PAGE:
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J J Corrales, A Orfao, A López, J Ciudad and M T Mories


The immunosuppressive effects of antithyroid drug therapy are well recognized; however, the cellular mechanisms underlying their action remain largely unknown. In the present paper we have prospectively analyzed the in vivo effects of methimazole treatment on a large number of circulating B cell subsets, involved in the effector phase of the immune response, in a group of 18 hyperthyroid patients with Graves' disease (GD). The patients were sequentially studied before (day 0) and 7, 14, 30, 90 and 180 days after methimazole therapy. The results were compared with both a group of 19 age- and sex-matched healthy controls and a group of 20 untreated/euthyroid GD patients in long-term remission. The combination of flow cytometry and three colour immunofluorescence revealed a clear increase (P<0·001) in the numbers of circulating total B cells (CD19+) due to a significant increase (P<0·001) in the CD5+, FMC7+, CD5+/FMC7+ and CD23+ B cell subsets in hyperthyroid GD patients with respect to both healthy individuals and to GD patients in long-term remission. The absolute numbers of all these B cell subsets analyzed before treatment, although abnormal, were not statistically different from those observed during the whole period of therapy. When comparing the percentages of these B cell subsets during treatment, significant changes (P<0·001) were only observed in the proportion of CD5+, CD5+/FMC7+ and CD5 −B cells at the end of the follow-up period with respect to those found both before and during the first month of therapy. Whereas CD5+ and CD5+/FMC7+ B cells decreased (P<0·001) after 3 months of therapy, CD5 − B cells showed a significant increase (P<0·001) at the end of therapy. It is remarkable that the percentage of CD5+, CD5+/FMC7+, CD5 − and CD23+ B cell subsets were abnormal during the whole period of treatment and that they never reached normal values. These results show that, in vivo, GD patients treated with methimazole exhibited an abnormal but rather stable pattern of B cell distribution, similar to that present in hyperthyroid untreated GD patients, except for the CD5+ and CD5 − B cell populations. Our findings suggest that in vivo methimazole therapy would not directly have an important influence on circulating B cell subsets.

Journal of Endocrinology (1996) 151, 231–240

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E. Carbajo-Pérez, S. Carbajo, A. Orfao, J. L. Vicente-Villardón and R. Vázquez


Flow cytometric analysis of nuclei stained with propidium iodide (PI) has been used to study the distribution of cells throughout the different phases of the cell cycle in the anterior pituitary gland of adult male Sprague–Dawley rats at different times of the day. According to PI fluorescence intensity the relative numbers of cells in S phase (cells with a DNA content between that of somatic cells in interphase (2n) and that of somatic cells after duplication of the DNA prior to cell division (4n)) and G2/M phase (4n) were calculated. A significant circadian rhythm was found for cells in both the S phase (P < 0·05) and the G2/M phase (P < 0·01). The wave of cells in S phase with a peak at the middle of the light period (14.00 h) precedes by about 6 h the wave of cells in G2/M phase (peak at 20.00 h). Most of the DNA-replicating cells were found during the early S phase at 11.00 h, advancing further up to the middle of this phase at 14.00 h. Cells were distributed homogeneously throughout the S phase at 17.00 h. These data strongly suggest that the beginning of the light period triggers a wave of cells to leave G0/G1 into S phase.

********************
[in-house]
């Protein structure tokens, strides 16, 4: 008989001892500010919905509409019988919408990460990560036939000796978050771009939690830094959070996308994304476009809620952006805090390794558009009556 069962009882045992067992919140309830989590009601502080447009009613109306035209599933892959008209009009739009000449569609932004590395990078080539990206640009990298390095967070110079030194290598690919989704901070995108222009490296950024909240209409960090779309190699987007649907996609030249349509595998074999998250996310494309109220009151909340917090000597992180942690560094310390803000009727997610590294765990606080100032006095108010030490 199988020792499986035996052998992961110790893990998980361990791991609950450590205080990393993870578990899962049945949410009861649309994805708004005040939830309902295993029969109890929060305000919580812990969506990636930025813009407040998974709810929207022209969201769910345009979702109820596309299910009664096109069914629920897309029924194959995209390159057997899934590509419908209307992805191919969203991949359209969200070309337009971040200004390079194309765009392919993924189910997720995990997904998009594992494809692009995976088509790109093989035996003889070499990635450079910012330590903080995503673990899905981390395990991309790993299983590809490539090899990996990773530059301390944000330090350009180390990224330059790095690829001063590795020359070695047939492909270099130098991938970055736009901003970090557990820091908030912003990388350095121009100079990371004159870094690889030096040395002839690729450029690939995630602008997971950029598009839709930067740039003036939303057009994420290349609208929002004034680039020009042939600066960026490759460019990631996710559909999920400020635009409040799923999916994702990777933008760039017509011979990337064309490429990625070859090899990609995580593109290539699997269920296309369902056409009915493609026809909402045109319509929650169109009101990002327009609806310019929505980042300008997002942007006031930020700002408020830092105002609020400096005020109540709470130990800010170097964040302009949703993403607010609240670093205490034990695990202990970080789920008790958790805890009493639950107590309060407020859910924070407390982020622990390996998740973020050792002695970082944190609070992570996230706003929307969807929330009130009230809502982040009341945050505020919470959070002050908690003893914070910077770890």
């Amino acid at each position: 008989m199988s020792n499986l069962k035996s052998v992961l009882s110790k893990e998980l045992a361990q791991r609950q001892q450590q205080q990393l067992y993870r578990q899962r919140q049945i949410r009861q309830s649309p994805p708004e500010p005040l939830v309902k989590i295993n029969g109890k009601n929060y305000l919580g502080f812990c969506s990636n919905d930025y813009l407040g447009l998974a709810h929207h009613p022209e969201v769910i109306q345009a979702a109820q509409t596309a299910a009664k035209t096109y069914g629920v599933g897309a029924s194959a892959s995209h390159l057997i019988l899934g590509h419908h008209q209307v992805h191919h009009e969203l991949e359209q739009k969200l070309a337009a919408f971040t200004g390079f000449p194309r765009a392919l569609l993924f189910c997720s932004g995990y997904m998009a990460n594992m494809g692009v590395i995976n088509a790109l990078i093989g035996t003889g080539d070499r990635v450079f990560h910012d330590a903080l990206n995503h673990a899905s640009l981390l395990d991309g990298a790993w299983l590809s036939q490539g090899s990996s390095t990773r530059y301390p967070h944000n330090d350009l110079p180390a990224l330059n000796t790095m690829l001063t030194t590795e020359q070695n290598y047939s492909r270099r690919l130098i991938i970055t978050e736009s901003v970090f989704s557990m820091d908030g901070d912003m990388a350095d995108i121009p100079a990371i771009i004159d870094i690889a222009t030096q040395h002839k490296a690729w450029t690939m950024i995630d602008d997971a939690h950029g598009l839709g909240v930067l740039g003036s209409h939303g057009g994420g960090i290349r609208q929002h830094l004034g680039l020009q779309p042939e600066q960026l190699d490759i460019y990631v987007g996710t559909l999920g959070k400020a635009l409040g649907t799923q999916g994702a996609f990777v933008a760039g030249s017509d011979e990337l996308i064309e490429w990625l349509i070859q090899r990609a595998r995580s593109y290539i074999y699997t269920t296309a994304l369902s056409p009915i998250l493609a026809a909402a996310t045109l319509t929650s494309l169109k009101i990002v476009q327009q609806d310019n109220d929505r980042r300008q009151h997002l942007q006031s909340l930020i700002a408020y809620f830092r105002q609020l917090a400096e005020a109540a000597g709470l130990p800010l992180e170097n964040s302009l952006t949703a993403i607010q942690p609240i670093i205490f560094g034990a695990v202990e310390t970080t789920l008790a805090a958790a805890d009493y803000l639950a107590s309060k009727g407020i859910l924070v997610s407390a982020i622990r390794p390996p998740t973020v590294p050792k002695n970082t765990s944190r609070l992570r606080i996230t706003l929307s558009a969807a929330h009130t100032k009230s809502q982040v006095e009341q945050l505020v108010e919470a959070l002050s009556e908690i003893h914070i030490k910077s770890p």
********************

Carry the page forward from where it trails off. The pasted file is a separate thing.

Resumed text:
Journal of Endocrinology (1991) 129, 329–333

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J J Corrales, M Almeida, R Burgo, M T Mories, J M Miralles and A Orfao

Androgens are considered to have immunomodulatory effects but their cellular mechanisms of action remain largely unknown. In the present study we prospectively analyzed the serial effects of androgen-replacement therapy on both the distribution of peripheral blood lymphocytes, monocytes and dendritic cells as well as on the production of interleukin (IL)-1β, IL-6 and tumor necrosis factor α (TNFα) inflammatory cytokines by circulating monocytes and CD33 myeloid, CD16 and plasmacytoid dendritic cell subsets, the most potent antigen-presenting cells (APCs) in type-2 diabetic men with partial androgen deficiency. Analyses were performed before therapy and at 1, 3, 6 and 12 months after treatment with 150 mg testosterone enanthate every 2 weeks in a group of 13 type-2 diabetic men. Our results show for the first time that testosterone-replacement therapy is associated with a reduction or complete abrogation of spontaneous ex vivo production of IL-1β, IL-6 and TNFα by APCs. Meanwhile, the in vitro production of inflammatory cytokines by these cells after stimulation with lipopolysaccharide plus recombinant human interferon-γ remained unchanged, suggesting that APCs preserve their constitutive machinery to produce inflammatory cytokines under androgen treatment. These results confirm and extend previous observations about the anti-inflammatory effects of androgen therapy on APCs in a new, previously unexplored model of androgen deficiency; namely, aging type-2 diabetic men. A decreased production of inflammatory cytokines by APCs might have important consequences for sex differences in susceptibility to autoimmune diseases, inflammatory response to injury and atheromatosis.